Journal article Open Access
This paper provides a practical means to verify the level of interdependency between major stock markets in the world and that of China. The recent devaluation of RMB and interest rate change in China were used as two exogenous shocks to gauge the response by major stock markets. This study answers the question of whether China’s economic policy significantly influences the world’s financial markets. If so, to what extent is that influence? The first question is answered by analyzing the index distribution before and after the shock by analyzing distribution probability of the Z score of each market. The sample consists of daily indices from 15 stock markets over a period of 6 months spanning from September 2015 through February 2016. The Shanghai Exchange was used as a proxy for China. The remaining 14 markets were used to correlate with China on the basis of scale drift measurement and trend direction. It was found that outside of China, only SP100 and DOW are significantly influenced by China. All stock indices from the ASEAN and other Asia Pacific countries showed no significant relations with China. Among the three major exchanges in Europe: FTSE100, CAC400 and DAX all showed complete independence from China. We also report a surprise finding that there was significant market integration among the ASEAN stock markets and that the ASEAN market was independent of China. Using SET as a dependent variable, the coefficient of determination for SET against JKSE (Indonesia), KLCI (Malaysia, and PSEi (Philippines) are 0.97, 0.87 and 0.82 with a significant reading of T = 11.45, 5.22 and 4.23 respectively.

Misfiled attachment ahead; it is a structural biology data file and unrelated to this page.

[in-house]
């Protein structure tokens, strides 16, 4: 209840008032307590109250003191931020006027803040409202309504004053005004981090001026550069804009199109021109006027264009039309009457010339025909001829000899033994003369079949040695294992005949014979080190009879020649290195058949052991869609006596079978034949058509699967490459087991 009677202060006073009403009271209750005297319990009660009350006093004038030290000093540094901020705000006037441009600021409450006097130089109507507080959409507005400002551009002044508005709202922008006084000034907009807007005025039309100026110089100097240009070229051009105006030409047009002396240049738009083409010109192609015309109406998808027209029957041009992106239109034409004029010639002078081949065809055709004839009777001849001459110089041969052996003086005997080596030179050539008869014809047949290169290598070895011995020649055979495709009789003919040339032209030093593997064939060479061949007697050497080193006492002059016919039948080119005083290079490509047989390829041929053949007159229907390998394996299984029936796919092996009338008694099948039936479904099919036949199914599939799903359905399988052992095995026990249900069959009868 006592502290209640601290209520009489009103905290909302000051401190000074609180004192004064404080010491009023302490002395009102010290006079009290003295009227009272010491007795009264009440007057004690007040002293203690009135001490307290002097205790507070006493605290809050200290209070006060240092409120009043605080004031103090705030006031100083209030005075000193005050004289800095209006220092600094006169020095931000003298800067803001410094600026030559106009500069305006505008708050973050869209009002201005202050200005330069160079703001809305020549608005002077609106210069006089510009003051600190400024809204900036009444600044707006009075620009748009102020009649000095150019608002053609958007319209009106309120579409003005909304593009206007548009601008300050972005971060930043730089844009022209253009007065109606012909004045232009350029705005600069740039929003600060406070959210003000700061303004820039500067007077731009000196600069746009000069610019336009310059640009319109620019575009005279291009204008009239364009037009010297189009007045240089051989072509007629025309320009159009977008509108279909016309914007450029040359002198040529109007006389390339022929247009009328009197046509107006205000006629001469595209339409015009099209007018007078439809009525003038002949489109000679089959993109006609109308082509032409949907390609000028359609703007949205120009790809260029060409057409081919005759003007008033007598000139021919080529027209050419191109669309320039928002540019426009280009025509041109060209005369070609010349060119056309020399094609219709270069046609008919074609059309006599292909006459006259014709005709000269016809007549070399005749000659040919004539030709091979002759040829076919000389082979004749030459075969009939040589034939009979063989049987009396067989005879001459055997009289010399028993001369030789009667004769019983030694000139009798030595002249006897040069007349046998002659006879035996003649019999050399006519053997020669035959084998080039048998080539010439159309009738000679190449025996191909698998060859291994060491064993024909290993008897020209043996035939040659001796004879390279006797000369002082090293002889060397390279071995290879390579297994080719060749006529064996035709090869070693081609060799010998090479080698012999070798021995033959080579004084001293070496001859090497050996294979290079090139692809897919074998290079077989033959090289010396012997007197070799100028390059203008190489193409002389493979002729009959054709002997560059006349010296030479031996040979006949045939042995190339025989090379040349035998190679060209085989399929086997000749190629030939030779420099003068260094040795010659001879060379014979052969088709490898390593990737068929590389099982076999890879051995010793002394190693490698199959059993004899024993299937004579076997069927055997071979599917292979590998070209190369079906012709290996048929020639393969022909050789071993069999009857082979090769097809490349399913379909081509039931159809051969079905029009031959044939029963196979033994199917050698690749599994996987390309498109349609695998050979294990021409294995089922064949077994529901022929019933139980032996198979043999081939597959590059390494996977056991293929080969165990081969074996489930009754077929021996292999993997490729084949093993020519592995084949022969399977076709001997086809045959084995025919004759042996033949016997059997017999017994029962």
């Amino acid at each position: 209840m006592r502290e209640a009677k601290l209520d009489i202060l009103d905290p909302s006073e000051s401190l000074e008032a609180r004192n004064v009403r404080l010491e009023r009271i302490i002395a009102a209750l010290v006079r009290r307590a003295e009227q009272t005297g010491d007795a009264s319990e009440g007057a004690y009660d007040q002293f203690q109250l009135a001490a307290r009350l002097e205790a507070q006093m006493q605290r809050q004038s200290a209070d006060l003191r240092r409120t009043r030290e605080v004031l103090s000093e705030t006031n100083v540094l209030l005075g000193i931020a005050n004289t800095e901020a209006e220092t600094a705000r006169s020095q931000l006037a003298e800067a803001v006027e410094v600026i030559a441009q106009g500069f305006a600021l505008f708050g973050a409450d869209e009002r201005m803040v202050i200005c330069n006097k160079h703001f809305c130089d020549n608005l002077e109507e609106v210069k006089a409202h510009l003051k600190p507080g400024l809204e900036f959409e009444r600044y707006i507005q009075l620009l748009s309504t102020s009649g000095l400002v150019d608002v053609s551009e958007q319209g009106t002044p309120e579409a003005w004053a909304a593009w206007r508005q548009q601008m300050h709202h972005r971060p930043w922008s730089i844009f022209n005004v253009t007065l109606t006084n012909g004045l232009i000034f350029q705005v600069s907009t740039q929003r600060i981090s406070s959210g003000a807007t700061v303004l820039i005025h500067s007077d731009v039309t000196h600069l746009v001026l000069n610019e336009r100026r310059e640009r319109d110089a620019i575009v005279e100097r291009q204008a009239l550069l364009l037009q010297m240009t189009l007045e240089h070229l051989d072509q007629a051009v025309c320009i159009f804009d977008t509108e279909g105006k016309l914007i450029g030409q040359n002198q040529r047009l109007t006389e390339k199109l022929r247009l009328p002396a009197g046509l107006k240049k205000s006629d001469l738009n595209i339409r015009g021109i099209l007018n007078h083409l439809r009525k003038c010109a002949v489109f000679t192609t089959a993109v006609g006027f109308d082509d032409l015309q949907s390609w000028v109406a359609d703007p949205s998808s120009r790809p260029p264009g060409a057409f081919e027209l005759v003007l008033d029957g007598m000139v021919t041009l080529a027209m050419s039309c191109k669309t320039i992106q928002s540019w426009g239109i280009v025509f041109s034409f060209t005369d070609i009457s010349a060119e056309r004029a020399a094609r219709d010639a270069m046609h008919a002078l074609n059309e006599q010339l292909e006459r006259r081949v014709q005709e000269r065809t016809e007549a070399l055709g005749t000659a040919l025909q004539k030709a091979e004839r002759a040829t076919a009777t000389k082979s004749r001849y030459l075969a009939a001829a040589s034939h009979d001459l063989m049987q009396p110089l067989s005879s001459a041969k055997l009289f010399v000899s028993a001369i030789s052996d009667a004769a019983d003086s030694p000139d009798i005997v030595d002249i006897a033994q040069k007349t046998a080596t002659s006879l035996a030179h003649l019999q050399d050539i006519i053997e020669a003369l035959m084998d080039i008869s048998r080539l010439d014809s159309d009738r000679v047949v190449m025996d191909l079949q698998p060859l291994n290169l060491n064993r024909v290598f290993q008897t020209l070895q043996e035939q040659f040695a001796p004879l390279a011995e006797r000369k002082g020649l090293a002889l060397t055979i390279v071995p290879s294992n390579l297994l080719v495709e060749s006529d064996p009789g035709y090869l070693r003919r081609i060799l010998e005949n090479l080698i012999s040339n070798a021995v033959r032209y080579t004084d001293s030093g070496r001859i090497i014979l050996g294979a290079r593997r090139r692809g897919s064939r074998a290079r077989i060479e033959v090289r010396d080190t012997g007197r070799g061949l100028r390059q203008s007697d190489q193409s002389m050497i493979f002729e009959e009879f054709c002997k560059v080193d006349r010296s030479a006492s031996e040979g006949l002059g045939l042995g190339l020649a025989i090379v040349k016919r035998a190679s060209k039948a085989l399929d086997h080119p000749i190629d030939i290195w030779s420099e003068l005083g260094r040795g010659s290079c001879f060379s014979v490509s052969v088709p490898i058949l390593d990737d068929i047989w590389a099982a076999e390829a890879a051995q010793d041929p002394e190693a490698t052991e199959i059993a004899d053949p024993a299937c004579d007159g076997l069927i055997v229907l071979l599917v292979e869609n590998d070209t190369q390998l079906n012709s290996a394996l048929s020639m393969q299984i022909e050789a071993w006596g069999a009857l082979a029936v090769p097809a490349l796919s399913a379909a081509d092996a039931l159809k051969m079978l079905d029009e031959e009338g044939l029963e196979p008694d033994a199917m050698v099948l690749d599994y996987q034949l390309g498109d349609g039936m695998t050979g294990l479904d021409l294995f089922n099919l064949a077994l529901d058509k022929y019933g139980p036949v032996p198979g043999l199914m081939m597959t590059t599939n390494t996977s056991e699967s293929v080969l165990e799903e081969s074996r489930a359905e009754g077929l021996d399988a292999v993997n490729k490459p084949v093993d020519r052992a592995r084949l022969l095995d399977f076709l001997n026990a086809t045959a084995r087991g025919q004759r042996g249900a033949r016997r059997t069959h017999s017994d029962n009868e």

ARTICLE 6, Vol 2, No 2, The Influence of China on Major Stock Markets.pdf